2. Strive to surprise

Regular project meetings can become predictable and uninspiring – particularly in the middle of a project when things are often not going entirely to plan. If you feel people are not fully engaged in your meetings reenergise them by changing something.

While your meetings still need to cover all the agenda items, they don’t have to be in the same order each time or in the same format. Every now and then do something unexpected to keep people alert. For example make decisions first rather than starting with the status update, ask people to give their updates only in terms of impact on other teams, change the order of the updates – anything that will keep the meeting from being predictable.

A favourite of ours is to randomly throw in an icebreaker, such as sharing something you are proud of inside or outside work. Whilst icebreakers are sometimes regarded as facile they can be effective if facilitated well and not overused. People will start looking forward to meeting to find out what wacky exercise might be used, and it all helps everyone on the team to get to know each better.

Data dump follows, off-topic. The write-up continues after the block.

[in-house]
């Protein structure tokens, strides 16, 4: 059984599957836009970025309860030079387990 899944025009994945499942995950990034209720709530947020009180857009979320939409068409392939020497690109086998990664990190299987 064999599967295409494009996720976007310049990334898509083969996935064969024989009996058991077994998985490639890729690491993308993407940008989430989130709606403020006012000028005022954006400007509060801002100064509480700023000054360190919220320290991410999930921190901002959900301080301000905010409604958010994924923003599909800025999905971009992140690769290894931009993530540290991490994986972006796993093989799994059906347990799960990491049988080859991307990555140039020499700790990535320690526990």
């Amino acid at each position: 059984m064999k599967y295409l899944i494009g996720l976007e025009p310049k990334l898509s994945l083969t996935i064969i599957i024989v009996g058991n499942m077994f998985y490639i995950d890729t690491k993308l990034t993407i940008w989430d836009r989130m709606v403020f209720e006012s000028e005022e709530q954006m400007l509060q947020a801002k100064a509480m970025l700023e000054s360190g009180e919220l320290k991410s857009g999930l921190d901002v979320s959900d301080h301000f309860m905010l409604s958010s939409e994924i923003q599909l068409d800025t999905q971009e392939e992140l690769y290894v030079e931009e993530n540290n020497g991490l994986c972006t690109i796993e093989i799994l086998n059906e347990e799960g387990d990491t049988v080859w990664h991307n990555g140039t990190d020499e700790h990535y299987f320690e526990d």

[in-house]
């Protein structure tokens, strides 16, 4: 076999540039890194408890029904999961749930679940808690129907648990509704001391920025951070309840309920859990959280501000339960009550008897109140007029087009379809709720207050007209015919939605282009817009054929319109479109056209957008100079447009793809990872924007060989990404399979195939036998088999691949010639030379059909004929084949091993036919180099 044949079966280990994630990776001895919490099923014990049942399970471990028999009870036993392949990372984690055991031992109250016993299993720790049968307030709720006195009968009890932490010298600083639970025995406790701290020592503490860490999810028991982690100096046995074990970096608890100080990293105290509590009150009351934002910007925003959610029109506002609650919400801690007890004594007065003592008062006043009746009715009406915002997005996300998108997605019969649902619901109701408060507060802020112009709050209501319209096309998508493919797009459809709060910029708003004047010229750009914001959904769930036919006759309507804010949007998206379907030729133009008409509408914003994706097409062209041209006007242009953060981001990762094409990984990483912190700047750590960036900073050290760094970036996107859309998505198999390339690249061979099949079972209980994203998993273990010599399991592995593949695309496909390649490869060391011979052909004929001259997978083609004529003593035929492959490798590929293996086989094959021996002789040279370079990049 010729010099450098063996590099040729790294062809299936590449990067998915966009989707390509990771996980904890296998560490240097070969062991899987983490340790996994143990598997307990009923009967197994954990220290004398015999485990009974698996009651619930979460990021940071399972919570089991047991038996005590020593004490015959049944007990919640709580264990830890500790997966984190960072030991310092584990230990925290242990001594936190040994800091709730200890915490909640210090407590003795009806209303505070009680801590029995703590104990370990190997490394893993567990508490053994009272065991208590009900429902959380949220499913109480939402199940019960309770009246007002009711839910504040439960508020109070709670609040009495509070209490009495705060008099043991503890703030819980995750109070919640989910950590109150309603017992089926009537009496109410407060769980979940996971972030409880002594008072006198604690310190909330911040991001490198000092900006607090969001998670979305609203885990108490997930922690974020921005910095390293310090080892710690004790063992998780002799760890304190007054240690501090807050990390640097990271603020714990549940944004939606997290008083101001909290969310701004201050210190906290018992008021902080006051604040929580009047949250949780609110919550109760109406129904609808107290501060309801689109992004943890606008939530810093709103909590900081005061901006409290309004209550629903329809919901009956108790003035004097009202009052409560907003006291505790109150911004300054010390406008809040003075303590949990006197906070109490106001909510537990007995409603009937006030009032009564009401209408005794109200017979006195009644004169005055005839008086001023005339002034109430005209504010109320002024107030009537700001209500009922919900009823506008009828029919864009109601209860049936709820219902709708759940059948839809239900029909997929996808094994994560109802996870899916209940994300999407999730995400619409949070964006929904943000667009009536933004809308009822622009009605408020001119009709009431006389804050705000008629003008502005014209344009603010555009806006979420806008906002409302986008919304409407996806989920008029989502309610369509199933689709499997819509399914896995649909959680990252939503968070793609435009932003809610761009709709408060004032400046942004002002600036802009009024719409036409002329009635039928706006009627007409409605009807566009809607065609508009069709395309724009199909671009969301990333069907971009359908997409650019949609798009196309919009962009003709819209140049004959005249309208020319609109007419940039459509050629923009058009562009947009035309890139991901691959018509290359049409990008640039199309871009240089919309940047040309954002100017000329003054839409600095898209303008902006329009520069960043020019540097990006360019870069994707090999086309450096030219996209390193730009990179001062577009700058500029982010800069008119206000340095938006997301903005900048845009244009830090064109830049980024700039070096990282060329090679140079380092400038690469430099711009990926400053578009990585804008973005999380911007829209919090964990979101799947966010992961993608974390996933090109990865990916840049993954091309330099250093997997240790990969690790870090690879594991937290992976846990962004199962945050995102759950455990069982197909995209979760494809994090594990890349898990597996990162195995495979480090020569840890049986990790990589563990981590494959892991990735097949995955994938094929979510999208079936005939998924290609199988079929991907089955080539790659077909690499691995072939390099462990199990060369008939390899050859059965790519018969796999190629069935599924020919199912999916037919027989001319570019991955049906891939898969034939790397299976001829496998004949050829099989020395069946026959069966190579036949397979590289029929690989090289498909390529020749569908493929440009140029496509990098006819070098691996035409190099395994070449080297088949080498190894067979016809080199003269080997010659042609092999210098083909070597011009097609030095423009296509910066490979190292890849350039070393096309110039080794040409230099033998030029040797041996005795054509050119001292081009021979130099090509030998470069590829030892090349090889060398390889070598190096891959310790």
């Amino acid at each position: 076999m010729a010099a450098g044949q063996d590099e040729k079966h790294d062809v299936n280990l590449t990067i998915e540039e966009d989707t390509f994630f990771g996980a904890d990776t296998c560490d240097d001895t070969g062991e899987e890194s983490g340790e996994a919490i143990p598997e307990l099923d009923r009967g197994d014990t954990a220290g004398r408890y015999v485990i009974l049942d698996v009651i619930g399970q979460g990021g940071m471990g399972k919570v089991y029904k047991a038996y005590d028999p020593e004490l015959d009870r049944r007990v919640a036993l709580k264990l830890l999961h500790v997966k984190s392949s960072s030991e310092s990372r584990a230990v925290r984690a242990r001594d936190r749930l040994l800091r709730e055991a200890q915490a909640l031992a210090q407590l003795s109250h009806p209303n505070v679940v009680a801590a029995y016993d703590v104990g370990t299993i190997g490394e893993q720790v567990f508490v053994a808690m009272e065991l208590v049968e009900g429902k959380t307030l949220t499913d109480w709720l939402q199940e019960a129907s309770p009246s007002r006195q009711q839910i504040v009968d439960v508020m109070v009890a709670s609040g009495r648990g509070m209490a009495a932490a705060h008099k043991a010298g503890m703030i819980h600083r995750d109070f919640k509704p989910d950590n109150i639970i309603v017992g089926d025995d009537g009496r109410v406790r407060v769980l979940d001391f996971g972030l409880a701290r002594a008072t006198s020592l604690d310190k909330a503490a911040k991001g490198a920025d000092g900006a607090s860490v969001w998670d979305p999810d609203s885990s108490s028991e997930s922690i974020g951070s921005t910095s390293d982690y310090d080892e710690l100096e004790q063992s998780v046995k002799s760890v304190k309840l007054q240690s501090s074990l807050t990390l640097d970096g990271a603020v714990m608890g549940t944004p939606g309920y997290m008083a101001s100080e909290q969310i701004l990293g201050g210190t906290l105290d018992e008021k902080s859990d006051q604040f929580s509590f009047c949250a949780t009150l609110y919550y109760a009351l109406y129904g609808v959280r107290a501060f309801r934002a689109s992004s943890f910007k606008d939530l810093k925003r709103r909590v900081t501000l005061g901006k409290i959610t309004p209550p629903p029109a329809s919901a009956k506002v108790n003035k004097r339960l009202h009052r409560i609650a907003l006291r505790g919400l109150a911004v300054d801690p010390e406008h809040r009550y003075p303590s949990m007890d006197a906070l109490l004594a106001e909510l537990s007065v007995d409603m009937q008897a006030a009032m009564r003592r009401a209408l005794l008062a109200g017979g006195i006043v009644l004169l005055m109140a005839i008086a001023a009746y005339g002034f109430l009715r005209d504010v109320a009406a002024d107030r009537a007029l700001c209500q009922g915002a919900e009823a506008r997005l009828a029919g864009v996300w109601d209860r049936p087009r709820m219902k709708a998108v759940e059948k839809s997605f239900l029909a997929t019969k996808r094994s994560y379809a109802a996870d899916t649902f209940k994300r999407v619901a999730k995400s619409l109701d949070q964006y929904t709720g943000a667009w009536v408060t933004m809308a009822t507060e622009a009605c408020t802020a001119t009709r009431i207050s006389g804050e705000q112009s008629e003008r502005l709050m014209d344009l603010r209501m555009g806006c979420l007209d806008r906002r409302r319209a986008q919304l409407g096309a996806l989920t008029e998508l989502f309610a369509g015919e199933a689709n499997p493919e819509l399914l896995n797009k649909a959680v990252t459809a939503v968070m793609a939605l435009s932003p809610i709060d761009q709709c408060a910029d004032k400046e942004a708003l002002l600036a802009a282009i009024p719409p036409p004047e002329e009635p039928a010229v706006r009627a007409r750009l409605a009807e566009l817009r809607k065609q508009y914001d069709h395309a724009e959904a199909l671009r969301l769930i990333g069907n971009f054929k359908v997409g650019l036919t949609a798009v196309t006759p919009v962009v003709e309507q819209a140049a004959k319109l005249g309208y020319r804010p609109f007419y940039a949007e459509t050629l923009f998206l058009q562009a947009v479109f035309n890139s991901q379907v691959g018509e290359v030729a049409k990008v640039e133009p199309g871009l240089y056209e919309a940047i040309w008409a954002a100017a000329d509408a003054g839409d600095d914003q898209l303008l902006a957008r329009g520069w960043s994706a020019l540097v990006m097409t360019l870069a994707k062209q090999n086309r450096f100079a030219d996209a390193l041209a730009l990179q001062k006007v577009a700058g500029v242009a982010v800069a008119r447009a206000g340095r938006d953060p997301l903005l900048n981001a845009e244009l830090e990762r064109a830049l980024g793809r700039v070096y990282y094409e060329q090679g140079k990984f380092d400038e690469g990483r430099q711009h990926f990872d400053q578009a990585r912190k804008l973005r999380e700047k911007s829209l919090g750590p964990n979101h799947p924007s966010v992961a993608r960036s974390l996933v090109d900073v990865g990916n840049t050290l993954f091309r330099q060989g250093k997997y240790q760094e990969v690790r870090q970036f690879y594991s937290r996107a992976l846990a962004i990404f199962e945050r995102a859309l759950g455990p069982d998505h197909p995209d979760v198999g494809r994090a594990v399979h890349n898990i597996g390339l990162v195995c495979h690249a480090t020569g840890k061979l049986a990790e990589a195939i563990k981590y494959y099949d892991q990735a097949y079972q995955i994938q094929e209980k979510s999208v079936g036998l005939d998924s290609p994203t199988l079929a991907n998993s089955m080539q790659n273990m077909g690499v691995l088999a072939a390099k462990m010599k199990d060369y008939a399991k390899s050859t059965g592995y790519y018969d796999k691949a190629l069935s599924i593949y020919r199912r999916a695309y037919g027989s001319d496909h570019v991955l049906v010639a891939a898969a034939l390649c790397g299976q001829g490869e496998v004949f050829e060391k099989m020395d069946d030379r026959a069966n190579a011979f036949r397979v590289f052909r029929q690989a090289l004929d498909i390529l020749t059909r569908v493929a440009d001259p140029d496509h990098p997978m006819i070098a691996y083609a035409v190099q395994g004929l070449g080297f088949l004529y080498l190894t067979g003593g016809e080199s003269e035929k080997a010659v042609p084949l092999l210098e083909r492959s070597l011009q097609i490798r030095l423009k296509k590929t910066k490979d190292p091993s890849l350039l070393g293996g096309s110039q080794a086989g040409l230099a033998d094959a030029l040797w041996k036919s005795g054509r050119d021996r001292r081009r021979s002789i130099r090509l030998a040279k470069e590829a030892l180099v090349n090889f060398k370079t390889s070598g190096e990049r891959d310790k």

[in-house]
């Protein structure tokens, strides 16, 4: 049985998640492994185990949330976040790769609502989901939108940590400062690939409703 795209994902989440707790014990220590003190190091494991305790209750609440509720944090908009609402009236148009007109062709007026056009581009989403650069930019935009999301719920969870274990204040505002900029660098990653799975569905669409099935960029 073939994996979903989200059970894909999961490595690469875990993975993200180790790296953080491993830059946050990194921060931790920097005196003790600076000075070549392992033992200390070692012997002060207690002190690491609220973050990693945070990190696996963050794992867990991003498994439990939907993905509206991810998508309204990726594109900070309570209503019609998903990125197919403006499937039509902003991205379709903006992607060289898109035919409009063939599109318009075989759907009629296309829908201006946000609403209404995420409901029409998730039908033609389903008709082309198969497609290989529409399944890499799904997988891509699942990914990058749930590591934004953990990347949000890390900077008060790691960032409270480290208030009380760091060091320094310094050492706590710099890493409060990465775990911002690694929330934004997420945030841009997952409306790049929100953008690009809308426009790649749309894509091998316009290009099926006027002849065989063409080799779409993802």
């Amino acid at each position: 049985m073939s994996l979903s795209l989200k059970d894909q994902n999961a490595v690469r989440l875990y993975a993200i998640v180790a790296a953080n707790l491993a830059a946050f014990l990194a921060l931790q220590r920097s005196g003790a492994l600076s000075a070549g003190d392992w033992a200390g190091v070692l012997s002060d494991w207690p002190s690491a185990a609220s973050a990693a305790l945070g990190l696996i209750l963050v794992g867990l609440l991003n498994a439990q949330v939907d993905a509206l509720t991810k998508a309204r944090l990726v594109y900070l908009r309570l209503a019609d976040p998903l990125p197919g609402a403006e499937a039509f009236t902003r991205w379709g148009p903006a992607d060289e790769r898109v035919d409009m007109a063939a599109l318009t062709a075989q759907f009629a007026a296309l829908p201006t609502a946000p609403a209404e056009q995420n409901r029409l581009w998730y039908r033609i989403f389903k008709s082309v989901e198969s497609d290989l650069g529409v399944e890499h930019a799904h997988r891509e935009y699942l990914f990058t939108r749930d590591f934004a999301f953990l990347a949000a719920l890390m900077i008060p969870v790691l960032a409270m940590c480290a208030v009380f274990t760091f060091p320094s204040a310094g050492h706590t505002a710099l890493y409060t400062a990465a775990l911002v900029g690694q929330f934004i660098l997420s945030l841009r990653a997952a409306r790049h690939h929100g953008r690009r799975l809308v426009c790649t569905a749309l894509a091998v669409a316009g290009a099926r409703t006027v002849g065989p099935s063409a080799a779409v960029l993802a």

3. Make it personal

How often have you attended a project meeting and sat there wondering why you were invited or what you can contribute? Inviting ‘every man and his dog’ to every meeting is one way to ensure that nothing slips through the net, but it can also lead to a group of disengaged people.

Be clear, for every meeting or forum, why every person who has been invited needs to attend, what you are expecting from them. A simple one-page terms of reference document for each regular meeting is all that is needed. Don’t forget to review and update these regularly. If you are still struggling to get someone engaged, then a personal email or call to back up the meeting invite can be more compelling. Whilst this takes more time, it will pay off during the meeting.